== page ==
Last year wasn’t a good year for debuting fighters in the UFC as the unofficial record for the year was 56-82-2. In this feature, myself and a few other talented journalists will give our thoughts on each fight that has a debuting fighter competing. This will be a friendly competition that continue for each card that has a debuting fighter(s). First up, UFC 246.
To open up 2020 the UFC is going all-out with the return of “The Notorious” Conor McGregor against Donald “Cowboy” Cerrone. When it comes to debuting fighters the card will host two DWCS contract winners making their first UFC walk.
Ode Osbourne (8-2) Vs. Brian Kelleher (19-10)
Narrative: Osbourne is making his UFC debut at UFC 246 coming off an impressive win last Summer on the Contender Series. In his Contender Series bout Ode was a slight underdog at +160 but beat Armando Villarreal via armbar in the first round earning himself the UFC contract. “The Jamaican Sensation” is putting his four-fight win streak on the line and looks to be the next fighter to put Jamaica on the map. Looking to stop the momentum of Osbourne is a 29-fight veteran in Brian Kelleher. Kelleher started off his career hot with wins over Iuri Alcântara, Damian Stasiak, and Renan Barao. He’s hit a rough patch in his career losing and getting finished in his last two fights and not fighting at all in 2019. It very much seems like a must-win for Kelleher.
Shawn Bitter: Kelleher may be on a two-fight skid but those are to Montel Jackson and John Lineker. Osbourne hasn’t fought the best competition and against a guy like Kelleher it may be too much too soon. I really like Ode on the feet as I think he will be the much faster guy and all-around has more weapons. Standing, I think he can exploit his range with footwork, long stikes, and kickboxing as he has an eight-inch reach advantage. Kelleher could very well use his wrestling but Ode has some dangerous BJJ especially off his back.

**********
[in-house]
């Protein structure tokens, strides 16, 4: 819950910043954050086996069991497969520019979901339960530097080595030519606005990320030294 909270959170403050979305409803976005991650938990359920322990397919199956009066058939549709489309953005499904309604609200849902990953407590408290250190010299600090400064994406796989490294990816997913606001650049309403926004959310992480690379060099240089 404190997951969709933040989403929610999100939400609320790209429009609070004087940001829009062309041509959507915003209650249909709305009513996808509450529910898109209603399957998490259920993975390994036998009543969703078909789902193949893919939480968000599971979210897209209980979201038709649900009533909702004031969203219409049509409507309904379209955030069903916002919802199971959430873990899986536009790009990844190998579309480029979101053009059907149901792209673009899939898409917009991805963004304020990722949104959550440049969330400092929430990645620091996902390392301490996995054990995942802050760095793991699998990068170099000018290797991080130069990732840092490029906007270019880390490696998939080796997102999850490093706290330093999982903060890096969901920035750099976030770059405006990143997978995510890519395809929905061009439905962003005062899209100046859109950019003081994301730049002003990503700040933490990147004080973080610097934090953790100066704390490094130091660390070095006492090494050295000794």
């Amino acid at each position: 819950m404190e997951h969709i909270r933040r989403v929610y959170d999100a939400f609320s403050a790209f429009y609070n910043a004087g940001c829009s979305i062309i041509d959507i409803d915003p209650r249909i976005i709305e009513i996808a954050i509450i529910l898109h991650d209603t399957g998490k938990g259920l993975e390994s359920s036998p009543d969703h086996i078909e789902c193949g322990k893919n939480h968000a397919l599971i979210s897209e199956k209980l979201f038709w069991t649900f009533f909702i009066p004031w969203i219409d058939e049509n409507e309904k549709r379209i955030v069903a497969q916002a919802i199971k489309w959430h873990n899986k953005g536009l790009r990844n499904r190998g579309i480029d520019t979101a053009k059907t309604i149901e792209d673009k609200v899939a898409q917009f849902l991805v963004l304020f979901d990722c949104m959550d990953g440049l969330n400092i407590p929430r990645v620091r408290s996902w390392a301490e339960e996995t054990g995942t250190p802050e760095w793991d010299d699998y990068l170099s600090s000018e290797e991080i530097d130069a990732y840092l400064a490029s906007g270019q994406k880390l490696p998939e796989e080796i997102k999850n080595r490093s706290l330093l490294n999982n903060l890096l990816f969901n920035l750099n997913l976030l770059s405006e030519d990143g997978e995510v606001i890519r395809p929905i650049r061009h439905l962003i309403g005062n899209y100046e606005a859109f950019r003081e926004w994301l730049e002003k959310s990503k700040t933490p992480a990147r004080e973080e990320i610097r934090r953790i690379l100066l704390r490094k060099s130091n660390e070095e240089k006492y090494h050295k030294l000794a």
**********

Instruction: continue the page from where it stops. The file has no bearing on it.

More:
Max Freedman: While Osborne’s DWCS win was impressive, it can’t be ignored he was behind in that fight. His record or strength of experience doesn’t set the world on fire either. In fact, his two losses came to fighters out of the same training Camp (Valle-Flow Striking). Kelleher has been in the sport for over a decade and has fought very high-level competition. Kelleher evens the score against Pura Vida BJJ with a one-sided decision win.
Kristen King: Trying to predict a winner between Brian Kelleher and Ode Osbourne was difficult, but I am leaning towards the latter to emerge victorious on Saturday night. Osbourne has a serious fight on his hands considering the fight style of Kelleher is something that can easily hand him his third professional loss. Osbourne struggles a bit when it comes to defending takedowns and Kelleher is relentless when he goes for them, so getting the fight to the ground and keeping it there could benefit Kelleher. Having said that, Osbourne is pretty good off his back and is not afraid to throw up submissions that can catch his opponent. Outside of the ground game, Osbourne is an explosive and powerful striker who can very well shut the lights out on Kelleher at any moment. Kelleher can hold his own in the striking department as well, but I think Osbourne gets the better of him during the exchanges. I see more ways for Osbourne to win this fight than I do Kelleher, so my pick is Osbourne.
Marcel Dorff: Ode Osbourne did very well earlier this year during the DWCS. He did earn a contract and we will finally see him making his UFC debut against Brian Kelleher. Osbourne trains at Pura Vida BJJ with Zak Ottow and Montel Jackson. He takes on the more experienced Brian Kelleher at UFC 246. Kelleher had some great performances so far in the Octagon but also some underwhelming outings. I think it will be a close fight. But I expect a slight advantage for the newcomer. Don’t forget he trains daily with the guys who defeated Kelleher recently. Osbourne UD.